Swami puts it very neatly: “Para Dharma simply means the Dharma of the body. It means being natural corresponding to the state you are in. It automatically varies from person to person, and in fact, even for the same person it varies from time to time and depends on the place!” He explains this as follows. Let us take a baby boy. When the baby is less than three years old, it is quite natural for the baby to play all the time, and even run around without dress occasionally. Nobody thinks that there is anything wrong about this. The baby does what is natural to that particular state. One may say that the baby is intuitively following its Para Dharma. A few years pass and the boy is now grown up. He is studying in High School. He can no longer run around as he did when he was a baby. His Para Dharma is now that appropriate to a schoolboy. He must dress like a student, study well, observe discipline, obey his parents, etc. This is what is now natural to the schoolboy. After completing education, the boy, now a young man, takes up a job; his Para Dharma changes again. After this, he gets married; more fine print into Para Dharma! Still later, he becomes a grandfather; Para Dharma now acquires a different character, since the grandfather has to play the role of an elderly patriarch. Another example, almost trivial. There is a man who is a Judge by profession. In Court, he has to wear special robes to maintain dignity. That is what Para Dharma dictates; that is being natural in Court. At home, he discards the robe and changes into casual dress; once again, he is being natural, and therefore conforming to Para Dharma.

OK, we understand all this. Where does Atma Dharma come into the picture? In fact, why is there a need for such a thing as Atma Dharma? As was mentioned earlier, Para Dharma can easily guide one most of the time about what is the right thing to do. But there are situations, where one gets lost; there are dilemmas, moral dilemmas, and one does not quite know what to do. This precisely is where Atma Dharma enters the picture and becomes crucially important.

The fundamental difference between Para Dharma and Atma Dharma is that whereas the former is the Dharma of the body, the latter is the Dharma of the Atma; whereas the former is the Dharma of the lower self, the latter is the Dharma of the True Self. In Para Dharma there could be a tinge of selfishness; in Atma Dharma, on the other hand, there is not even a trace of selfishness; the actions are totally selfless and rooted in Pure Love. The bottom line is: “In the ultimate analysis, it is Atma Dharma that must be followed, particularly so, when there is an apparent conflict between Para Dharma and Atma Dharma.” This in fact is the most crucial point relating to practical spirituality, and needs careful study.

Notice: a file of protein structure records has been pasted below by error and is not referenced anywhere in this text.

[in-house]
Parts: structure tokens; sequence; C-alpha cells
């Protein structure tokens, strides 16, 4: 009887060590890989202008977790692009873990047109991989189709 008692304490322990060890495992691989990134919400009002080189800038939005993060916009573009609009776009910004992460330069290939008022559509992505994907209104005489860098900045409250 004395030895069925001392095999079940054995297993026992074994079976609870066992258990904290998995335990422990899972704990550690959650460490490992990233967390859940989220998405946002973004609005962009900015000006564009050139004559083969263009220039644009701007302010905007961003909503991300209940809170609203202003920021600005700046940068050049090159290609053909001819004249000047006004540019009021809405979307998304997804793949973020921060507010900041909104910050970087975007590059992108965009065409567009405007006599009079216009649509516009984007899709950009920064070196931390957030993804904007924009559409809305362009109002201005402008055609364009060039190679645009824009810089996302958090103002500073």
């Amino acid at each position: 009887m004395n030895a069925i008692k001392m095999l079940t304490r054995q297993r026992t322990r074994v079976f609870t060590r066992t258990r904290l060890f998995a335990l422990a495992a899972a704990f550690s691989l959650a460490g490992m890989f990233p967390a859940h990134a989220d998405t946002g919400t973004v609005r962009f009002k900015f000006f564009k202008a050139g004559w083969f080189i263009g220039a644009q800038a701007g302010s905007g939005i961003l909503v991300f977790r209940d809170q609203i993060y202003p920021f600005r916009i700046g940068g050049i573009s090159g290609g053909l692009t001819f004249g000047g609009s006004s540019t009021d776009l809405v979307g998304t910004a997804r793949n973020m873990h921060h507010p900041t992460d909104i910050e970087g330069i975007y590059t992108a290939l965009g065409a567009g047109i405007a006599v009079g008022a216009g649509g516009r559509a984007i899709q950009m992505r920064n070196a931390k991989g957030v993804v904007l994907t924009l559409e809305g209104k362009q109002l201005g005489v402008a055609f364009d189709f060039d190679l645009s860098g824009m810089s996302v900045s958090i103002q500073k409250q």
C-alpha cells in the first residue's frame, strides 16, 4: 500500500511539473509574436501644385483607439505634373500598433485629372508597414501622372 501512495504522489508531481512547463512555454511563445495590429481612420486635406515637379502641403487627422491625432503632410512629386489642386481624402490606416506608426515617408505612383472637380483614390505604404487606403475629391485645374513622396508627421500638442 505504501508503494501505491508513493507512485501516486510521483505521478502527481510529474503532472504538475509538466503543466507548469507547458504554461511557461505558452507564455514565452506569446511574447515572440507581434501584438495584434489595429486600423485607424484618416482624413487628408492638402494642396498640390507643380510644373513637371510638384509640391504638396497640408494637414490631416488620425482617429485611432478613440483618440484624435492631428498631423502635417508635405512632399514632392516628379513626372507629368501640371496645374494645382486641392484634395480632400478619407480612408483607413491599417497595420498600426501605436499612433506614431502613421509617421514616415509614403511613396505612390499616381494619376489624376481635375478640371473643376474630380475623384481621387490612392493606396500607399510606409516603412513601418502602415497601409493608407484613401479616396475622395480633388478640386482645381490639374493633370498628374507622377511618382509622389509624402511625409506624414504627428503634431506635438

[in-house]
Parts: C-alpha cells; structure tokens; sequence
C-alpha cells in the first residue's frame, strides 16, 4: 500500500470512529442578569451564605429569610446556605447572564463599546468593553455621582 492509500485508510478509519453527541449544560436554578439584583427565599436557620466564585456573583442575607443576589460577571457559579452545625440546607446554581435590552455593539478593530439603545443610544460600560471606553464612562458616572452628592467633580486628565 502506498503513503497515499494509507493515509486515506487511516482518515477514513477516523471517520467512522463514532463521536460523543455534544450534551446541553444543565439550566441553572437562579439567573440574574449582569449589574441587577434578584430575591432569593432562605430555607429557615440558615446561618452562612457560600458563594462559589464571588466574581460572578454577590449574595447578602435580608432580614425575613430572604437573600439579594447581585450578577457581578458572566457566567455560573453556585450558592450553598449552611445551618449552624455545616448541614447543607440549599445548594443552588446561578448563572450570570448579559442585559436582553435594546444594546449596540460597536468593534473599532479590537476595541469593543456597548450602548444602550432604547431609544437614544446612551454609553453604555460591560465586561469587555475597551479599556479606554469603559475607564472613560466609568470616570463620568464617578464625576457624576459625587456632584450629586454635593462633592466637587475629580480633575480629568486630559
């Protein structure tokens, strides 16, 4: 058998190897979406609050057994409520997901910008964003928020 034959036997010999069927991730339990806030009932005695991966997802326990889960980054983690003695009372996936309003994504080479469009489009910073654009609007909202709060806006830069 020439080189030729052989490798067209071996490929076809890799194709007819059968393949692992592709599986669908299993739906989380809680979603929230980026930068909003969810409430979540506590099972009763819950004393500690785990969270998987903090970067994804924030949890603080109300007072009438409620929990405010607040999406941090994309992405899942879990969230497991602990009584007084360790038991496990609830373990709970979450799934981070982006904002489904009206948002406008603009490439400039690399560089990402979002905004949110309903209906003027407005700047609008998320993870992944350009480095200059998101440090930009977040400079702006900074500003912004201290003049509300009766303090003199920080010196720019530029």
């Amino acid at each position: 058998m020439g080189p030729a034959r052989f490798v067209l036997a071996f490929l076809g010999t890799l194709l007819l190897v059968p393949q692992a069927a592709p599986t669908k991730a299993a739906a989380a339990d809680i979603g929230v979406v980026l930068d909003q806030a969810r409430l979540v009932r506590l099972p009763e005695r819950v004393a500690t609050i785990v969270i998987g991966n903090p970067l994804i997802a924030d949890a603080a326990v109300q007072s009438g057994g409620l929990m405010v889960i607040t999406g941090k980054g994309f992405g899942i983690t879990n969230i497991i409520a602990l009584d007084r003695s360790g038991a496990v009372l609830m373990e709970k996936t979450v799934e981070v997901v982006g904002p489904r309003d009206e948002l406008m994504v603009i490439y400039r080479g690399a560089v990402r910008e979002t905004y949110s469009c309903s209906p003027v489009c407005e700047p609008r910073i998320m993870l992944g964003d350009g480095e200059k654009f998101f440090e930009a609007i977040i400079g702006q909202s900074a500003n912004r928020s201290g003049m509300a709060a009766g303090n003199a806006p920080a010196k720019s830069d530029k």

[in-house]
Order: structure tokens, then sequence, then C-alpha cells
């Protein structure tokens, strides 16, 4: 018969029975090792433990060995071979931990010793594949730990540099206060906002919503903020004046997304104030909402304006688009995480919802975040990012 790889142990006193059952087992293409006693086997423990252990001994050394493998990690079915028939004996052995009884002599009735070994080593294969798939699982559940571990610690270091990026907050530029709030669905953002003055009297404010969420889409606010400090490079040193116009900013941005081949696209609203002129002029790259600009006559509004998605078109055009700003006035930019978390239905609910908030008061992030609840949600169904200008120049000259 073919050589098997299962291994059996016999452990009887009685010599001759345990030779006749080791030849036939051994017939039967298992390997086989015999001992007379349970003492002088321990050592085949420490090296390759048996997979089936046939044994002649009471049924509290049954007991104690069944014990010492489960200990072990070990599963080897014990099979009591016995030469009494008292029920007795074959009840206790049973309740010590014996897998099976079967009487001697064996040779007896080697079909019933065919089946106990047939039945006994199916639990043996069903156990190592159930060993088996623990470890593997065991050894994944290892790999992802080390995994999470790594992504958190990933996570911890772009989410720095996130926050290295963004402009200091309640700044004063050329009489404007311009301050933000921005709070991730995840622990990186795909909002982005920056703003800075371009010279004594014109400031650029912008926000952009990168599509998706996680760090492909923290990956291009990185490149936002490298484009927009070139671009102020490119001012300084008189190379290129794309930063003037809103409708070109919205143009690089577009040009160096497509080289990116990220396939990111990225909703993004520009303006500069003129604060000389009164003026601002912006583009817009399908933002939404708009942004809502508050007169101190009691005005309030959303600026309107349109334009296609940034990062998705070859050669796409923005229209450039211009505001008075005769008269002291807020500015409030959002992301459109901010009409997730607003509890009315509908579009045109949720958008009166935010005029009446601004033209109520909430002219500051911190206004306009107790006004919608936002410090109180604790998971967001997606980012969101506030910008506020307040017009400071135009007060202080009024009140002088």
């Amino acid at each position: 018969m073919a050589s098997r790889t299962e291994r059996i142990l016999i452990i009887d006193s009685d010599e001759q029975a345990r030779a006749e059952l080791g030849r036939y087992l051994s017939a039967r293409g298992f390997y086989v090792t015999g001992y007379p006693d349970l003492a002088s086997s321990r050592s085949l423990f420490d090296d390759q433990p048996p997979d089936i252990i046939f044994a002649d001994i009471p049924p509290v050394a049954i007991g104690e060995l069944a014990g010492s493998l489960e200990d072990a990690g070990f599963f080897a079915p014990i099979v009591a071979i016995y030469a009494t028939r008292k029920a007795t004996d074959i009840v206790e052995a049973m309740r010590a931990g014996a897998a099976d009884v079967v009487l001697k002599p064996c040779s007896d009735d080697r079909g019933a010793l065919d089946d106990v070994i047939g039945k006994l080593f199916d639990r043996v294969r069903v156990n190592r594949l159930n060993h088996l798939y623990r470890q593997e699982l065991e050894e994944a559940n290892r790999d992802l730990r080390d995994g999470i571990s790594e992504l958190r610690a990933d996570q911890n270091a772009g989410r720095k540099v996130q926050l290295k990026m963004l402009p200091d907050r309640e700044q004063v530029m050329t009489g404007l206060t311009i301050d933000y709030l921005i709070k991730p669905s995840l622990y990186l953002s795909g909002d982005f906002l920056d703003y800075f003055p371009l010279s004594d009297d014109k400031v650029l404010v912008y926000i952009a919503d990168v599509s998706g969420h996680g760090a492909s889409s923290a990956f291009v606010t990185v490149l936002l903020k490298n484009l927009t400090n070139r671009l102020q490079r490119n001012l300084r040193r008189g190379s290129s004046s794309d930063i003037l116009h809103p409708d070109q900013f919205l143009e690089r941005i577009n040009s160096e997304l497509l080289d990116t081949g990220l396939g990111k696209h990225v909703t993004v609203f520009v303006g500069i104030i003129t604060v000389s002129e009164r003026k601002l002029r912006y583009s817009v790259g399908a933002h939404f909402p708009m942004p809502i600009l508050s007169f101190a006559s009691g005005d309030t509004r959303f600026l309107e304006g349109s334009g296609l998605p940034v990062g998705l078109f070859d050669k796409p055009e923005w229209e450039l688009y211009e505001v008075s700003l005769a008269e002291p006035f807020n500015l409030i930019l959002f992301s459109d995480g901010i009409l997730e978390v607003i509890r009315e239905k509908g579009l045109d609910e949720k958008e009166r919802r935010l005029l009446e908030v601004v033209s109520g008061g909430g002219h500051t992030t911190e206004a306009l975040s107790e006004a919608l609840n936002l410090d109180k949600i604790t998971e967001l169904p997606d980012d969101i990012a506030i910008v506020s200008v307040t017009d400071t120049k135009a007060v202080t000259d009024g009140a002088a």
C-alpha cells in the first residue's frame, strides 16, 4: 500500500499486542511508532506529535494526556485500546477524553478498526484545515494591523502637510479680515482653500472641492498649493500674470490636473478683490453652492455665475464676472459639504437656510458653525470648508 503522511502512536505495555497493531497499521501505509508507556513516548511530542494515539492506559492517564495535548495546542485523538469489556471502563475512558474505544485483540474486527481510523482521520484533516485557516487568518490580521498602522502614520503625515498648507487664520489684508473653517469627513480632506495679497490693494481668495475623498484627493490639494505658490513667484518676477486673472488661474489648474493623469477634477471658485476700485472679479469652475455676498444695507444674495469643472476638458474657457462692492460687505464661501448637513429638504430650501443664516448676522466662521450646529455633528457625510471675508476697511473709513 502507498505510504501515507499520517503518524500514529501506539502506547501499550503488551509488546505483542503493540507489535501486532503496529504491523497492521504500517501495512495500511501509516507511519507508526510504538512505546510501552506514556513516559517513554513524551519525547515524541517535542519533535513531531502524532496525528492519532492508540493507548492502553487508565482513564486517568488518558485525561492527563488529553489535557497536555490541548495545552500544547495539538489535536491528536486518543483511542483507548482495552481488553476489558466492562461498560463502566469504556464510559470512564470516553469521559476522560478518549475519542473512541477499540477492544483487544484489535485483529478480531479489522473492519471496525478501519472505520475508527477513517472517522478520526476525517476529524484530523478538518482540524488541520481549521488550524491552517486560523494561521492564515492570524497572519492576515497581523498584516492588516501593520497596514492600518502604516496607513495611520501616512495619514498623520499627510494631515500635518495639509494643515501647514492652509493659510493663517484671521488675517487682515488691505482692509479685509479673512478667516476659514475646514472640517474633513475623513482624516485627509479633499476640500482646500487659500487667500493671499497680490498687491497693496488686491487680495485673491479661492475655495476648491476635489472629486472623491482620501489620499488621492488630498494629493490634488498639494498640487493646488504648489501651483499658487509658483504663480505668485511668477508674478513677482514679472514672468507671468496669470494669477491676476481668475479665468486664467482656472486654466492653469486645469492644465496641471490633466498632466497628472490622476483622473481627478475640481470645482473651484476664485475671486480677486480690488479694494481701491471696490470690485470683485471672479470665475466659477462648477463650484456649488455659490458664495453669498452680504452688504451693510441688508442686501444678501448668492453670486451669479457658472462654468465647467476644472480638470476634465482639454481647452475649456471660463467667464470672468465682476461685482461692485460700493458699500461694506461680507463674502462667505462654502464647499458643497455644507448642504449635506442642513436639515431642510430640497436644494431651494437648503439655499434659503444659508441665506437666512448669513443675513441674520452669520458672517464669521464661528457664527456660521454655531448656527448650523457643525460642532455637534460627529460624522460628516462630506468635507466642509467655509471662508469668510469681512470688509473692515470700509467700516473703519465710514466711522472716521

A small example. There is a young man whose mother is critically ill. The doctor prescribes a powerful drug. Unfortunately, it is in short supply in the market and is available only at black market prices. The man does not know what to do. He is dead against black marketing. He does not wish to encourage it in any form and under any circumstance. But his mother’s life is in danger, and the wonder drug that could save her is available only in the black market. What is he to do? Adhere to his basic principles or compromise on them just once, in order to save the life of his dear mother? This is a moral dilemma. When it is a clear choice between right and wrong, it is not difficult to decide. But when there is a conflict between one type of duty and another, there is a problem. The young man is facing just this kind of a situation; he has a duty to his Conscience and he also has a duty to his mother. What should he do? His Para Dharma says, “Do your duty by your mother. Mother is God!” But his Conscience says, “NO!” What the Conscience proclaims is Atma Dharma - painful choice, but there it is!

This is a typical example of a moral dilemma, a tug-of-war between two conflicting duties. This precisely is where Atma Dharma comes into the picture. Remember, if Para Dharma says one thing and Atma Dharma says another, always vote for AD! Atma Dharma says, “Don’t give a bribe!” So, that’s what one is supposed to do.

“Look, that’s not fair! The boy’s mother is in danger!”
“Yes, that is true, but the mother is related only by the body. Before he was born, where was the mother and where was the son?”
“This is a crazy argument!”

The basic point is that when one follows AD, one acts beyond all bodily and worldly relationships. One may not like to hear the verdict of AD, but whatever it says is the ultimate.